House Of Cards
House Of Cards

The trailer for Season 2 of Netflix's explosive series House of Cards opens with Minority Whip Frank Underwood taking the oath of office to be appointed vice president of the United States (oh, spoiler? Sorry. Well if you didn't know that by now, you're living under a rock).

"... and that I will well and faithfully discharge the duties of the office on which I am about to enter... So help me God," says Underwood (Kevin Spacey). Cut to a camera shot from below of Frank, as he looks down to meet you eye to eye in a Shakespearean aside.

In an instant, it's just you and him -- and he's about to tell you something intimate, something profound, about power and politics in America's capital. "One heartbeat away from the presidency and not a single vote cast in my name," he drawls in that syrupy southern accent. "Democracy is so over-rated."

These days, democracy in Washington [itals] is [end itals] so over-rated. In fact, it's non-existent. Lawmakers sent to the hub of American democracy to solve problems can't agree on anything. The last Congress set a record as the least productive in the nation's 225-year history.

Said one Ohio Republican as he resigned over endless partisan bickering, "We didn't used to fight about everything, and today we fight about everything."

But not in Underwood's world. As Spacey himself has said, people watch House of Cards because "he gets shit done." Indeed he does. Like toppling careers, planting news stories, usurping the vice president, even committing murder when push comes to shove. No gridlock in Frank's universe.

Despite the petty partisanship that now reigns in DC, Democrats, Republicans, Independents, Tea Partyers, the Blue Dogs, the moderates -- everyone from the White House to the Capitol to lobbyist row along K Street -- agrees on one thing: "House of Cards" rules supreme.

House of Cards

As the countdown to Season 2 winds down (Netflix has picked Valentine's Day, Feb 14, to drop all 13 new episodes), amity rules on the Hill. Already "watch parties" are being planned, without regard to political affiliation (a modern BYOB, if you will -- Bring Your Own Bipartisanship). The same wonky throngs that gather to watch the State of the Union address and thrill over a congressional filibuster are atwitter with anticipation.

One veteran political newsman, who asked to remain nameless because of his shameless devotion to the show, says the inside-the-Beltway crowd loves House of Cards because "it's authentic."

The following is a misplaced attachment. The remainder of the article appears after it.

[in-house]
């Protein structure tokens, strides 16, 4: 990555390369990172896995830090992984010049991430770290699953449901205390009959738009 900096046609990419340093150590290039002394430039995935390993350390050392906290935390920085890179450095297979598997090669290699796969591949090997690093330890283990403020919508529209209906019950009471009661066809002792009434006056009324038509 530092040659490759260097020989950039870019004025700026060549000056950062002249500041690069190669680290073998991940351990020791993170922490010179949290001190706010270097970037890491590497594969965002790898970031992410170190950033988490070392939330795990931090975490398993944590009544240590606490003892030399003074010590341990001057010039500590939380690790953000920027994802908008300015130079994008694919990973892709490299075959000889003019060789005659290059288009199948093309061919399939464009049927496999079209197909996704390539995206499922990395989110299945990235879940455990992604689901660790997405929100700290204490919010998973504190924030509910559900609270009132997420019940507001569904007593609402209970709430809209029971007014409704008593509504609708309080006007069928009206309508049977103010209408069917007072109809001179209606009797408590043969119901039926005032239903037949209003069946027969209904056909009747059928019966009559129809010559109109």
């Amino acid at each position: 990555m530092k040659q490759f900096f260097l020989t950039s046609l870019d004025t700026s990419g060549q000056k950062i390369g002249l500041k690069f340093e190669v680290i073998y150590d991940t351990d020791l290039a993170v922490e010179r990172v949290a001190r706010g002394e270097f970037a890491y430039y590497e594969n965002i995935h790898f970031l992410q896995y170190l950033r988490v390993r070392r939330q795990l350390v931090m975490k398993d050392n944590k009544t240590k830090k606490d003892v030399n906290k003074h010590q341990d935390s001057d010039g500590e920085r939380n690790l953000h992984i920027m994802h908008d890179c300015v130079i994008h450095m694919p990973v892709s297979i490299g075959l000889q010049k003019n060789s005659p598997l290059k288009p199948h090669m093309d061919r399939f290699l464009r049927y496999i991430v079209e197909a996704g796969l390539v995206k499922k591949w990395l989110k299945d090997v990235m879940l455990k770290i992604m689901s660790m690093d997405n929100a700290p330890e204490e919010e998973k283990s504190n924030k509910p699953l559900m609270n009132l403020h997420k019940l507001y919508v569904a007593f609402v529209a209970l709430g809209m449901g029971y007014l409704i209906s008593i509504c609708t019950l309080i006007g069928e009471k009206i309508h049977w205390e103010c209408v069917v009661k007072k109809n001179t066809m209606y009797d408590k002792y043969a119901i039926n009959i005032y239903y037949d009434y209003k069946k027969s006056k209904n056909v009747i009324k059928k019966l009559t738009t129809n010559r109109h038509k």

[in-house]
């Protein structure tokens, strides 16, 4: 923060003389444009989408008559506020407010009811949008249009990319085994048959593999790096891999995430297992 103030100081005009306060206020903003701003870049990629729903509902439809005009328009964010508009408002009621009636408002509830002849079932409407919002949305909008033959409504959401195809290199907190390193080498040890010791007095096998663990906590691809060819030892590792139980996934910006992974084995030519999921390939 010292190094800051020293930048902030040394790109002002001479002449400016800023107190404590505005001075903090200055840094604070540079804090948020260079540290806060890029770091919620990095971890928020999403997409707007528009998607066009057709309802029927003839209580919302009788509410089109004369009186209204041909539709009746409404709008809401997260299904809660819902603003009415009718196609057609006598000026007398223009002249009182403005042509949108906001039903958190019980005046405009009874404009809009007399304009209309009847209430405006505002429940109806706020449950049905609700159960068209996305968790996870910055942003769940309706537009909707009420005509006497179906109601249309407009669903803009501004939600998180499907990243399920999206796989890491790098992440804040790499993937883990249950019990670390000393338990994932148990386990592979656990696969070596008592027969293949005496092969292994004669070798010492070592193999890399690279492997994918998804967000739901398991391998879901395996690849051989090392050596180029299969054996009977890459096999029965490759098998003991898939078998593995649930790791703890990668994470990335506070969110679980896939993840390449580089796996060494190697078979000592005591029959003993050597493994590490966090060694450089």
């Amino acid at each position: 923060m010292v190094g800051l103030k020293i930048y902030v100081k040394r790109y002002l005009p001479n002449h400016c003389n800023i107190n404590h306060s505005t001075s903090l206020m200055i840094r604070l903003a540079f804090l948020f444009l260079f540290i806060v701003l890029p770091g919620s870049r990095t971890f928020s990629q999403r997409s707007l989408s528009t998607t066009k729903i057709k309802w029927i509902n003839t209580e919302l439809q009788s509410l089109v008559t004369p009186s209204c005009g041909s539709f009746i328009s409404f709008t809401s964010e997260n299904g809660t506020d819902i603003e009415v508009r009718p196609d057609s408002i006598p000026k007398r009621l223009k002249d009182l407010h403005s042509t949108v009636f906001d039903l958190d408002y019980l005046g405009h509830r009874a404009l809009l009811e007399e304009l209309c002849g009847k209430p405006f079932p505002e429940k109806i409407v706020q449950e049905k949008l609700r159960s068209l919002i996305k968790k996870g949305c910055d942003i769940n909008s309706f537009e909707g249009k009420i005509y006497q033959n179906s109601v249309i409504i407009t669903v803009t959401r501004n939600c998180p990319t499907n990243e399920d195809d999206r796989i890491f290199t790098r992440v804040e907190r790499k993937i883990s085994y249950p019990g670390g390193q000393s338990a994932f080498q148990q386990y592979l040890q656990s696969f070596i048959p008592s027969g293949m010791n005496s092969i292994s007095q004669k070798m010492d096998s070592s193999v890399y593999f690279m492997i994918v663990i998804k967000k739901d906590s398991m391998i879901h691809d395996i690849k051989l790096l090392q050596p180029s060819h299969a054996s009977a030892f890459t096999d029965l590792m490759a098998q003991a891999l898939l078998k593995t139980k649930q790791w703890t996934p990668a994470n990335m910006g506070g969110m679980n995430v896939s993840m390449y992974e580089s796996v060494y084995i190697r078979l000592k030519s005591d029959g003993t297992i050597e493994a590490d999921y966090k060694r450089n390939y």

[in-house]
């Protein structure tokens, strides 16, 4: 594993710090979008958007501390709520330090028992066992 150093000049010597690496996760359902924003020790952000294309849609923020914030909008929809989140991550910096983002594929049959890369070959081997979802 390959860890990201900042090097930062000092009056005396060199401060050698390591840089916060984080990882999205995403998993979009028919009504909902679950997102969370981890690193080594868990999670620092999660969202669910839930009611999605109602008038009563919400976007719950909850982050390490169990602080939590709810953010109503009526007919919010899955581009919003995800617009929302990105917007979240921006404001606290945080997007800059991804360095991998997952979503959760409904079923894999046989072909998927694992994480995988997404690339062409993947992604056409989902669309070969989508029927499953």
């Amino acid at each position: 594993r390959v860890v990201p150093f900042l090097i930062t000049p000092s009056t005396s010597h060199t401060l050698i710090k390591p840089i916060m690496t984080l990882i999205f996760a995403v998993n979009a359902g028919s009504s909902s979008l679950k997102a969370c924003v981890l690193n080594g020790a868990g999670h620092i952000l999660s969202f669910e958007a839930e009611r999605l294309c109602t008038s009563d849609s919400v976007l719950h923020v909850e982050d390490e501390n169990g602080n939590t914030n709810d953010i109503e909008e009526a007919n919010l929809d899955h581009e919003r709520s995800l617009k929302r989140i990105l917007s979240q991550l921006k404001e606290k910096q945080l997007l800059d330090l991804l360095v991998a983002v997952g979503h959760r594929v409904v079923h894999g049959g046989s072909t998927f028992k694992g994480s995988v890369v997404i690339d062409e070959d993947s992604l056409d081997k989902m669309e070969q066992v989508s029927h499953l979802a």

"Well, not authentic, I guess," he clarifies. "It's more like what Washington would be like if it were a television show. On cable, so you could use lots of profanity. And if you could show how everyone's always boozing away and hooking up in drunken liaisons. For political reasons, of course -- and power."

And so it is. On TV. In reality, Washington, for all its facade, can a be tedious place: While C-SPAN captures every word uttered on the House and Senate floor, few viewers know the chambers are virtually empty.

Almost no one would watch a DC-based show for its snail-like pace of legislation, or the meetings held by more than 100 panels in the House alone, like the "Subcommittee on the Efficiency and Effectiveness of Federal Programs and the Federal Workforce."

In House of Cards, though, every shot of the storied chamber floors come at the height of a crucial vote; each day brings another dramatic development that moves the ball well up the field. And Underwood wields supreme power, like Lyndon Johnson when he was president, twisting arms here, spreading favours there, and always -- always -- remembering your children's names.

Still there are great truths under the surface of the show. Are strong men in Washington backed by stronger, even ruthless, women like Claire Underwood? Absolutely. Is there always a quiet operator like Doug Stamper, Underwood's chief of staff, or protege-turned-lobbyist Remy Danton, working in the shadows? You bet.

Do reporters really sleep with their sources, party leaders and their ambitious wannabes? Does the Pope wear a funny hat? And could a lawmaker actually be hooked on cocaine and get away with it, like Peter Russo? Sure. Just last month, Florida Rep. Trey Radel, a first-term Republican, resigned after a conviction on cocaine possession charges.

Rare pictures of the White House Situation Room.
Lyndon Johnson is believed to have partly inspired the Frank Underwood character. LBJ Library/Yoichi Okamoto

Smaller details ring even more true. Take the bill-signing scene from Season One. A throng of supporters grouped for photo ops with the president, who uses a dozen pens to sign his name so each prominent member can take one home. Even more real, the vice president becomes agitated with his boss over a perceived slight: "I never got my pen!"

In a huff, he storms off and resigns. Hyperbole? Remember when House Speaker New Gingrich shut down the US government after Bill Clinton made him use the back door to board Air Force One? Washington is a petty and vindictive place.

Season Two's trailer blasts through so much so fast that it's hard to figure out just what's in store (just why is Underwood hurling his juicy steak into a pool as a huge German Shepherd leaps after it?).

But one thing is clear: It's going to get ugly. Deliciously ugly.

"I want him obliterated," Franks says at one point.

"More than that, let's make him suffer," Claire hisses.

Cut back to the shot from below Frank as he looks into the camera. "I don't know whether to be proud, or terrified."

Joseph Curl is one of America's most forthright political writers, most notably as senior White House correspondent for the Washington Times. He is currently editiorthe Drudge Report, arguably the world's most influential news aggregators.

You can read the Drudge Report by clicking here, and find out more about Joseph and his views on Twitter @JosephCurl.